Disgruntled employees who’ve had enough of China’s hellish “996” culture are protesting against excessive work hours with a campaign called “Worker Lives Matter.”
No more: In order to combat 996, which stand for working from 9 a.m to 9 p.m. six days a week, anonymous Chinese office workers created and shared a spreadsheet called “WorkingTime” that allowed professionals to record their daily hours, number of workdays, job descriptions and lunch breaks, according to Bloomberg.
A recent ruling by China’s highest court has signaled the end of the harsh work culture in the country.
Against the law: The Supreme People’s Court and Ministry of Human Resources and Social Security both announced in a statement on Friday that it is illegal to force employees to work 12 hours a day for six days a week, a practice known as the “996,” Fortune reported.
A South Korean labor union is blaming overwork as the cause for the recent death of a 48-year-old parcel delivery worker in Seoul.
The man, identified only by Lee, was found dead inside a cheap rental room located in southeastern Seoul called “gosiwon” over the weekend, reported Yonhap News. Lee is reportedly the 17th person to die of such circumstance in the country since the COVID-19 pandemic spread last year.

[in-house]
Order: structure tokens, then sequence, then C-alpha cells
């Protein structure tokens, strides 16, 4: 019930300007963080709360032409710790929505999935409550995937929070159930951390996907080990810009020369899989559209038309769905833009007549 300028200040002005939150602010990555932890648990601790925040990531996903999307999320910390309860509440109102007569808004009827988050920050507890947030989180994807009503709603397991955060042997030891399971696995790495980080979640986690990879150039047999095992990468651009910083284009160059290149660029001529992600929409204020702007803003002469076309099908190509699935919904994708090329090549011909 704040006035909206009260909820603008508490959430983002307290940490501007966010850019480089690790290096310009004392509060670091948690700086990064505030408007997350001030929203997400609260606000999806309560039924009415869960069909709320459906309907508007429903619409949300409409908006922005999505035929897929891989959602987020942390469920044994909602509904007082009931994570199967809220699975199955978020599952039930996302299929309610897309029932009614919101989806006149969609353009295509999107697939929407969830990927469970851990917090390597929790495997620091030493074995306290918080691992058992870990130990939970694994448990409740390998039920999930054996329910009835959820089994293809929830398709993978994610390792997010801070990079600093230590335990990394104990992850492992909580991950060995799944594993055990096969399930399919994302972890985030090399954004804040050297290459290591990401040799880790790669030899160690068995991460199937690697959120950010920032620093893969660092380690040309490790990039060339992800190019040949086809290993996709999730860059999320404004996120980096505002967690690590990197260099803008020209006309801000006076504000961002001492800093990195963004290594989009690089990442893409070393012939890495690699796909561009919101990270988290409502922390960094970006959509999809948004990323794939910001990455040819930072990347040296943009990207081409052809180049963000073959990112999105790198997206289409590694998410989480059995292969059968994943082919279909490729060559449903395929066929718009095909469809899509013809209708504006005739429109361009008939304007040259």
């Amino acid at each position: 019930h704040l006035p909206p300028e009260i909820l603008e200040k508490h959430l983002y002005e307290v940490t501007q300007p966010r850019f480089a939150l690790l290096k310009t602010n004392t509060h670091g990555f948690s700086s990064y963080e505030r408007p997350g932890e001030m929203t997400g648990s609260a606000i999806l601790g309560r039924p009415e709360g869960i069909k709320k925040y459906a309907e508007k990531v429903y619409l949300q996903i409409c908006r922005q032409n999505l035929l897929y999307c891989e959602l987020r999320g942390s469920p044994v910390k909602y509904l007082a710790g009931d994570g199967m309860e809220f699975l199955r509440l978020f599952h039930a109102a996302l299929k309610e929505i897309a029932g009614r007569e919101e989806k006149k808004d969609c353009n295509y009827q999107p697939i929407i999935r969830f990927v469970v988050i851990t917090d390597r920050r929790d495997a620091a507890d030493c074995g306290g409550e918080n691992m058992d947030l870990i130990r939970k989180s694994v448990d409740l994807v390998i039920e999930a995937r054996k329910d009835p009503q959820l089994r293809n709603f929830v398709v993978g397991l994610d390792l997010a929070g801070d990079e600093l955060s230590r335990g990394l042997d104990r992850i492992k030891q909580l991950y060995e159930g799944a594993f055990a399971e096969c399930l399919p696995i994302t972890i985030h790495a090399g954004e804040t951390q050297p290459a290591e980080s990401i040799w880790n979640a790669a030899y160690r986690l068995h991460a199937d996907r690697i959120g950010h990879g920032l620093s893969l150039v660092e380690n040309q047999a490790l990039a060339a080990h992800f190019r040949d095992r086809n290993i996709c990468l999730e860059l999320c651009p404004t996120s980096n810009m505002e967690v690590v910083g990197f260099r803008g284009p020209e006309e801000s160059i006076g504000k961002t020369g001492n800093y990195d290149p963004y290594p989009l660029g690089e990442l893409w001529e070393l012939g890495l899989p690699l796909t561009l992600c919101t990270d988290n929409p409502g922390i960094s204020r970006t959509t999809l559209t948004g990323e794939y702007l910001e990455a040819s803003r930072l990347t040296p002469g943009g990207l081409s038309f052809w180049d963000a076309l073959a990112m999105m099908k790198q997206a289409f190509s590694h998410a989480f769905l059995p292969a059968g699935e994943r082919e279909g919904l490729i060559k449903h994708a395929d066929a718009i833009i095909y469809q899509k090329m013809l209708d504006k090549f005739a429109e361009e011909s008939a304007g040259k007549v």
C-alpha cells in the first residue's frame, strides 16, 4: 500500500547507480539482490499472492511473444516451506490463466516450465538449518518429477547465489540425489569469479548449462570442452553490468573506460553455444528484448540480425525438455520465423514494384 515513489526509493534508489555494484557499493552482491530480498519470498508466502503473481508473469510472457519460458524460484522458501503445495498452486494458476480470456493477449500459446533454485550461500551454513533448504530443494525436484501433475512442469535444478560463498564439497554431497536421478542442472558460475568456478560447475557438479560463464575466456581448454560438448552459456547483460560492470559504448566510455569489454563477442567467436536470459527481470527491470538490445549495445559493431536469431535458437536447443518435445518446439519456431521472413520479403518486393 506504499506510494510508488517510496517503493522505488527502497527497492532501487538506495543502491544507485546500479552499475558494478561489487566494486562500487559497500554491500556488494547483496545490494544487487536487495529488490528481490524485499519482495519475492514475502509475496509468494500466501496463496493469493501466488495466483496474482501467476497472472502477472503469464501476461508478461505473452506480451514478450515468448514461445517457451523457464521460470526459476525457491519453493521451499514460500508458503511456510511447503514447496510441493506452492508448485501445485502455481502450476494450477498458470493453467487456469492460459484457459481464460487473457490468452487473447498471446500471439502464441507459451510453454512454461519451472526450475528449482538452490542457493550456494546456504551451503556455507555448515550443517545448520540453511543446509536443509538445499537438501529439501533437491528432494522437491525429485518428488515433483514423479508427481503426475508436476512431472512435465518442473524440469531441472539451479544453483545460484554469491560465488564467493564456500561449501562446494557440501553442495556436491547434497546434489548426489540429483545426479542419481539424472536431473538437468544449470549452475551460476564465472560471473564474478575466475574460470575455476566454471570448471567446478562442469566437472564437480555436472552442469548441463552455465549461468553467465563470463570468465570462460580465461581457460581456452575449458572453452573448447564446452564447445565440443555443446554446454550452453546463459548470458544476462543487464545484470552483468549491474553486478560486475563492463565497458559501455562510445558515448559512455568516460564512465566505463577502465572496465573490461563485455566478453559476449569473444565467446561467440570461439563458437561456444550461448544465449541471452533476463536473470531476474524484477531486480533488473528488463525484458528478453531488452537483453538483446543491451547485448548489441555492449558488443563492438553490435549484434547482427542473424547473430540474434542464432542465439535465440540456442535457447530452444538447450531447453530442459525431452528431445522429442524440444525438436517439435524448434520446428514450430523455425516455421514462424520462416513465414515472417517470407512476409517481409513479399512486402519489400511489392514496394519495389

The 35-year-old Taiwanese Canadian actor-model succumbed to cardiac arrest while filming an episode of “Chase Me,” a Chinese variety show that puts celebrities’ athletic abilities to the test.
The Taiwanese Canadian actor-model, 35, reportedly collapsed while filming a Chinese variety show called “Chase Me,” which requires participants to engage in intense physical activities such as obstacle courses, rope climbing and various other stunts.
A Japanese woman who was found dead in her bed in 2013, reportedly holding her smartphone, after excessively working now has citizens concerned about Japan’s grueling work ethic.
Most workplaces in Japan embrace work so much that employees often succumb to what the country refers to as karoshi, or “overwork death.”
Seattle’s got nothing on the Sleepless in Seoul.
Nap cafes are becoming more and more popular in a sleepy South Korea. According to a Shinhan Card study published on June 14, the establishments are part of a quickly growing trend called “fast-healing“, wherein consumers look for relaxing experiences, such as nap cafes, massage chair parlors, and jim jil bangs (Korean spas), to fit in during their busy work day.
Working long hours in Japan is nothing unusual but the fact that it is rapidly becoming the new norm in the country’s modern society sparks concern from people who recognize the problem attached to overworking yourself.
In Japan, karoshi means death from overwork, which is exactly what will happen to many Japanese young professional if they do not realize the dangers of working past their body’s maximum capacity.
The anime world recently suffered a great loss upon the passing of a talented animator who has worked on multiple beloved titles such as Bleach and Naruto.